Yesterday I hit one of what I know will be several milestones as I work to make this sleeve work to my advantage. And because now I know roughly what kind of capacity my sleeve was designed to hold (thanks, operation notes!), I can plan accordingly for success.
I crossed the 50 pounds lost mark, which puts me right in the middle of the weight range I have struggled to get out of as an adult attempting to lose weight. This is what I have deemed The Range.
The Range is a 12 pound span that every time I have attempted to lose weight I can never get out of, no matter how hard I try. No amount of exercise, change in nutrient balance, or tweaking of whatever program I happen to be on at the time of my attempted weight loss causes the scale to budge out of The Range.
The Range has taunted me for a good 15 years. Stepping on the scale and seeing a number within The Range always makes me uneasy because every time I’ve landed squarely at a weight within The Range, I can never get out of it. Not. Even. Once. Now, I know I’ve weighed less than any of the numbers within The Range, because how else did I get to be so heavy to start with? But in the past 15 years I have never been able to get out of The Range, and it has been the source of a great deal of angst, frustration and just plain anger.
When I talked with the therapist who did my psych evaluation at our last one-on-one meeting in April, I told him that I was afraid of failing my sleeve because The Range was a set of weights I could never get out of before. I told him that I would finally believe that the surgery was working when I could get out of and stay out of The Range.
So as I sit squarely in the middle of The Range, I have some anxiety about getting out of it. The rational biologist in me tells me that yes, I will get out and stay out because I’m simply not taking in the calories needed to maintain my weight in The Range and I’m expending way more energy than I’m taking in. I also no longer have the stomach capacity I once had–where I could hold up to 2 liters, now I can only hold between 4-6 ounces. You would think that armed with this knowledge, I’d be okay with the realization that getting out of The Range is a distinct eventuality. But no.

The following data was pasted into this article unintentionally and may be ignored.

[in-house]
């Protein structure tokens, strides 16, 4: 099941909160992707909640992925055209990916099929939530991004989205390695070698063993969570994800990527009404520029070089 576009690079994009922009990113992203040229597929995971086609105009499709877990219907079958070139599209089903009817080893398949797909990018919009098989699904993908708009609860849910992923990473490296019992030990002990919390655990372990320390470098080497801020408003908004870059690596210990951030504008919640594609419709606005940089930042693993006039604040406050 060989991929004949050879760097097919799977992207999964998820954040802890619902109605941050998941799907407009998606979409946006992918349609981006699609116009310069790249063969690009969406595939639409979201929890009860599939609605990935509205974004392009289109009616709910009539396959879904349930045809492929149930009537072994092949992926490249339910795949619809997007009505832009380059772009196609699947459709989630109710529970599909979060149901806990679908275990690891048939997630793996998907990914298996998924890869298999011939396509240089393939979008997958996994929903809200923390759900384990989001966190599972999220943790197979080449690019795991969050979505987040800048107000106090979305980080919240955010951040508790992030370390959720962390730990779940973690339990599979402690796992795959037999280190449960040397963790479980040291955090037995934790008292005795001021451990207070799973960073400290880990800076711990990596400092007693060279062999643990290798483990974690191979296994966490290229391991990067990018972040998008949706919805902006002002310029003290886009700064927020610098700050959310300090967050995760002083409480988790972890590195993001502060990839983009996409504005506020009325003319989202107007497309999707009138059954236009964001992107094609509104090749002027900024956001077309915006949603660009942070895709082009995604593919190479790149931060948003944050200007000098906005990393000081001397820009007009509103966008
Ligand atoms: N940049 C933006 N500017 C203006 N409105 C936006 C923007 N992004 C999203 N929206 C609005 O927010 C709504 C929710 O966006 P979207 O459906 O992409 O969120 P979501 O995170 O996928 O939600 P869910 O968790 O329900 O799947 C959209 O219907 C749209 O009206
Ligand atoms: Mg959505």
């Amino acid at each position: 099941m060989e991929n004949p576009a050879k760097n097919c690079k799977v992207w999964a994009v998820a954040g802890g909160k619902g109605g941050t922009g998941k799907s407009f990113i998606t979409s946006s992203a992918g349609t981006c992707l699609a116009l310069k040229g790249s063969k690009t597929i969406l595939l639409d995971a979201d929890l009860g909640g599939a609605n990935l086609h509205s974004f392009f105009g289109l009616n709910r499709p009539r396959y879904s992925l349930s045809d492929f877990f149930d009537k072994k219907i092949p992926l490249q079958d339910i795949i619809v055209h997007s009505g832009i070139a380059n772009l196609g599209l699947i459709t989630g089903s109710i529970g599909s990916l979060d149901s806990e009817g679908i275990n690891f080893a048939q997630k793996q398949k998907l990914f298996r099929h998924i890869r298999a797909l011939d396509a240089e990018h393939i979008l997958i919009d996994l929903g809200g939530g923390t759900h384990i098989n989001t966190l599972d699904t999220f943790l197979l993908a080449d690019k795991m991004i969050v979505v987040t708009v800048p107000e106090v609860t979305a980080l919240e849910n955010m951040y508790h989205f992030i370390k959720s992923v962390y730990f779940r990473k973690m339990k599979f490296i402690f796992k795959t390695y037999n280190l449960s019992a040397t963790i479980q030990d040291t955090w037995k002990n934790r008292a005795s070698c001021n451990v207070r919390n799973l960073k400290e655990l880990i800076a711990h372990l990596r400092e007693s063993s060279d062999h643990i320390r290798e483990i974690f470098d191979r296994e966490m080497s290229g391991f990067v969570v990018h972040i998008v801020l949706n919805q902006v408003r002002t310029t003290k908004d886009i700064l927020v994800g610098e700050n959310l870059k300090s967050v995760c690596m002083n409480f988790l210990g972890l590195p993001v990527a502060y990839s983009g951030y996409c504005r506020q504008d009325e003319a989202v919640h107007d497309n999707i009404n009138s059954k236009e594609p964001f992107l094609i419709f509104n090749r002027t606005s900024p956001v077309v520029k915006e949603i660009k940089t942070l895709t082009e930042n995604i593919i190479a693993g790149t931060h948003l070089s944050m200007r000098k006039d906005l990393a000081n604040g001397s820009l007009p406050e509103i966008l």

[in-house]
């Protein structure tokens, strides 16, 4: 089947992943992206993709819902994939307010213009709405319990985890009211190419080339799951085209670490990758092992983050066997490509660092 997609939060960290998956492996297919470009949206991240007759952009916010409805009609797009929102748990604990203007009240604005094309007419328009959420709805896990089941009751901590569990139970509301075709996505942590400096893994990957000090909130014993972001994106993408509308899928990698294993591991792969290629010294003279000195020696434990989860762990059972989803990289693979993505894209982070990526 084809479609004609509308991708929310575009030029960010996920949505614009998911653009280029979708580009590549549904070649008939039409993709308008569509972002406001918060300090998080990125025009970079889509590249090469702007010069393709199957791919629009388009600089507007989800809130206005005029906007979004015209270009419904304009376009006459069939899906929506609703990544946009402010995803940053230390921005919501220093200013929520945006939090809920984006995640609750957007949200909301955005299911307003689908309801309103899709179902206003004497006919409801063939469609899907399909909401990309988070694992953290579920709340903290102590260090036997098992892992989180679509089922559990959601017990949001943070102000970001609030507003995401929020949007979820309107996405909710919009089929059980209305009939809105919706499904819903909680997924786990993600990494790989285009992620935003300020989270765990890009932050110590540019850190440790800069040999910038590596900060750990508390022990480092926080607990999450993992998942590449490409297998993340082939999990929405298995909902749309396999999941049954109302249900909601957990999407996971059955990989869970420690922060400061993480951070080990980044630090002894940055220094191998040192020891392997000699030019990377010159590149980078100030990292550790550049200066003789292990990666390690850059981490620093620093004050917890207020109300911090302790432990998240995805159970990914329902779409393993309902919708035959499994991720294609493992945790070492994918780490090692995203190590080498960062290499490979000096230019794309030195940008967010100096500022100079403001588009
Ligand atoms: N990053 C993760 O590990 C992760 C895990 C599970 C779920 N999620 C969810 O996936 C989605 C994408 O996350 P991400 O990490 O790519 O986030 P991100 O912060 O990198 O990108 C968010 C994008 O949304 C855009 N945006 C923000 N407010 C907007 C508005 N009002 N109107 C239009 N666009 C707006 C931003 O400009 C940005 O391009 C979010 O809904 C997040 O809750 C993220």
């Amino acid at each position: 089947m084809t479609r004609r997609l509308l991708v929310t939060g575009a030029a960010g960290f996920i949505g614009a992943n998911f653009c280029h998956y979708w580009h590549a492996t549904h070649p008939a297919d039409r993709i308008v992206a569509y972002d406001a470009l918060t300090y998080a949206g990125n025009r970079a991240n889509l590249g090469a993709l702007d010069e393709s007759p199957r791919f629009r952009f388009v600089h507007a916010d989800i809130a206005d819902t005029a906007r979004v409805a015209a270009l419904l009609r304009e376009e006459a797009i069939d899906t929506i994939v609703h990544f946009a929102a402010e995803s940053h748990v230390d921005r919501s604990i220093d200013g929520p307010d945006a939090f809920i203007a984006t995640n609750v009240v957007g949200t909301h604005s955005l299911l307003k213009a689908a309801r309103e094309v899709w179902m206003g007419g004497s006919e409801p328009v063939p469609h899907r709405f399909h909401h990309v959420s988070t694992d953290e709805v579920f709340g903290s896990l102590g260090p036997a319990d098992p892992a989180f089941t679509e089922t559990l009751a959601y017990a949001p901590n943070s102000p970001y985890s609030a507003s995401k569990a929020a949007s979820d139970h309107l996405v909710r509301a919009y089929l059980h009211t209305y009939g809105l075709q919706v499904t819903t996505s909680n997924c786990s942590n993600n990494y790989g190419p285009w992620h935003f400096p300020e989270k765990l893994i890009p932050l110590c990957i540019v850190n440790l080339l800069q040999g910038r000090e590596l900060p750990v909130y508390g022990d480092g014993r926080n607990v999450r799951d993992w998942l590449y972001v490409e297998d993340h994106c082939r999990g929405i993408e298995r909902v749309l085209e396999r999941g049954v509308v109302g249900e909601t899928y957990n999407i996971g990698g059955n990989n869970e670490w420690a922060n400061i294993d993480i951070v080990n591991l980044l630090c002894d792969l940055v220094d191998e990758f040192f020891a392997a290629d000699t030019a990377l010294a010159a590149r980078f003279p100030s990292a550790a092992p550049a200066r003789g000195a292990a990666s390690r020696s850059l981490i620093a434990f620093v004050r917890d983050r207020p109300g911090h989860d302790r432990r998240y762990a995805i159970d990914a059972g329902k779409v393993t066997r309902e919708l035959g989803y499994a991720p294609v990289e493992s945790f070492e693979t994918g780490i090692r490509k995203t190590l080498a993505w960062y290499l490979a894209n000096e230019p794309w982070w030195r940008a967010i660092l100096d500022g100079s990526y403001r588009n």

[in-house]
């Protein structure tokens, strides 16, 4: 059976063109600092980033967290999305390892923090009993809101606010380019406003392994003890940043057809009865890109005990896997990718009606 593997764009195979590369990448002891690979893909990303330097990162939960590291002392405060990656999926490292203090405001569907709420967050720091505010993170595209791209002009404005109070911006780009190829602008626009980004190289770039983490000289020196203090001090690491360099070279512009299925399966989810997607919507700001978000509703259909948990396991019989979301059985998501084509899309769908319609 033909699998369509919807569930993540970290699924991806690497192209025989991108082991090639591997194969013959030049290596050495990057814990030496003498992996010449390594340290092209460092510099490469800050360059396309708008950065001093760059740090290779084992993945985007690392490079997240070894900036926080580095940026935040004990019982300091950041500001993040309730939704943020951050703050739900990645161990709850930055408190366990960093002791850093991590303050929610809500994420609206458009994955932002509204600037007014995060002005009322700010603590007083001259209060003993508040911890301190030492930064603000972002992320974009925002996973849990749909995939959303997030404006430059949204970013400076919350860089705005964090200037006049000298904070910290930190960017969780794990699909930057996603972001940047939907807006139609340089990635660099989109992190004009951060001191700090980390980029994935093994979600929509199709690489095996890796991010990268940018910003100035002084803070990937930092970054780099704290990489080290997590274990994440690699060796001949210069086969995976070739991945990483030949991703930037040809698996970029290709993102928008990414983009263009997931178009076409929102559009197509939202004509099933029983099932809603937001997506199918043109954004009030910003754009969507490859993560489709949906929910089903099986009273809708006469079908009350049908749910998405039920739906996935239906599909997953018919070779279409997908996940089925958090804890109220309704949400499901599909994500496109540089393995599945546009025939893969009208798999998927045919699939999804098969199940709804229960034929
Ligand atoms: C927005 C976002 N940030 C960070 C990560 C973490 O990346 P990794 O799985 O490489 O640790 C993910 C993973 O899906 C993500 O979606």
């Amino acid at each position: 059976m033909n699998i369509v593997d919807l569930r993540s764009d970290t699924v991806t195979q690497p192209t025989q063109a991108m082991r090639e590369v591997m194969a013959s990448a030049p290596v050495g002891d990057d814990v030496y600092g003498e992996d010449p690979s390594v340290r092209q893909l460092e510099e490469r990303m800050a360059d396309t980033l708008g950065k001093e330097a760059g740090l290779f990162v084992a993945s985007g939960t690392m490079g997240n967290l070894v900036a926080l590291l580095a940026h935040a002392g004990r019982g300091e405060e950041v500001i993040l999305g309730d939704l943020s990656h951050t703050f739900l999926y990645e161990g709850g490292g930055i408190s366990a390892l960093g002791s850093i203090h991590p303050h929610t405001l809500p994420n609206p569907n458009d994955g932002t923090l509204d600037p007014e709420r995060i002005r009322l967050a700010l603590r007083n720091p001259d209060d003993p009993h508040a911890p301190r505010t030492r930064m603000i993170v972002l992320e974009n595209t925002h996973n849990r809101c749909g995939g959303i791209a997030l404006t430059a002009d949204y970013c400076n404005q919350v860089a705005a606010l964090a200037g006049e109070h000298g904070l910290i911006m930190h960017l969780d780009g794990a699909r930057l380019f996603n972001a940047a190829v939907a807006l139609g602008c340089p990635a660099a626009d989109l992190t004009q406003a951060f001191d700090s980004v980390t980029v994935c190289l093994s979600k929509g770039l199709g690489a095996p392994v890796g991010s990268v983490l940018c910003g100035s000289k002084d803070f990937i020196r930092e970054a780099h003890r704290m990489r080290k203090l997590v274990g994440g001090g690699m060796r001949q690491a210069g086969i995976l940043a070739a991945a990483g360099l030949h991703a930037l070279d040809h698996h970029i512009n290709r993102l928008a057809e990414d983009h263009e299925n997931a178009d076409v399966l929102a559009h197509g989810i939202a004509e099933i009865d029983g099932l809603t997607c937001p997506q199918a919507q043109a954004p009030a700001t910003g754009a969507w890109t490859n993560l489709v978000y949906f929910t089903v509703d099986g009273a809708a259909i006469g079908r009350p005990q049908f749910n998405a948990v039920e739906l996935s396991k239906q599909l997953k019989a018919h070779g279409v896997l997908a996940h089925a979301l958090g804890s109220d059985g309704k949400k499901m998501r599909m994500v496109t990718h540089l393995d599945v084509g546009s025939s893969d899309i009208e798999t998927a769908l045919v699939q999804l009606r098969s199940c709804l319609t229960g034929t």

Unfortunately, the rational biologist’s voice isn’t loud enough or strong enough to overpower the apprehensive, emotional woman’s voice that I hear whenever this happens to me. Her voice is full of doubt, frustration and sadness because she knows I’ve been here before on multiple occasions. It feels a bit like The Bride training with Pai Mei in Kill Bill 2:
Like The Bride and the board she tries to break, The Range simultaneously haunts and motivates me at the same time. I’m haunted by the fact that I’ve never been able to get out of it, no matter what I try to do to escape it. But I’m motivated, because now I have an extremely powerful tool that will help me overcome the hurdles I’ve had to jump to try and get out of The Range. So far this tool has helped me get to 51 pounds lost in a very short amount of time. My blood sugars are improving, I’m feeling better and have more energy each day, and now I’m just waiting for more weight to come off so that I can really jump into working out and toning up.
In other news, I went to my 2-week follow up appointment this morning and was told I could return to full activity in 4 more weeks. It’s a good thing, because I am fairly limited in what I can do right now. I was cleared to lift between 10-20 pounds today, so I may start doing some simple bicep curls and tricep extensions with hand weights I have here at home just to start working on the bingo flaps. I am hopeful that even this little bit of movement will help me get out of The Range and stay out.
So right as school begins, I am clear to lift weights, ride the recumbent bike and swim. I can’t wait. I’m ready to rock this sleeve and get myself the health and body I deserve to last me the rest of my life.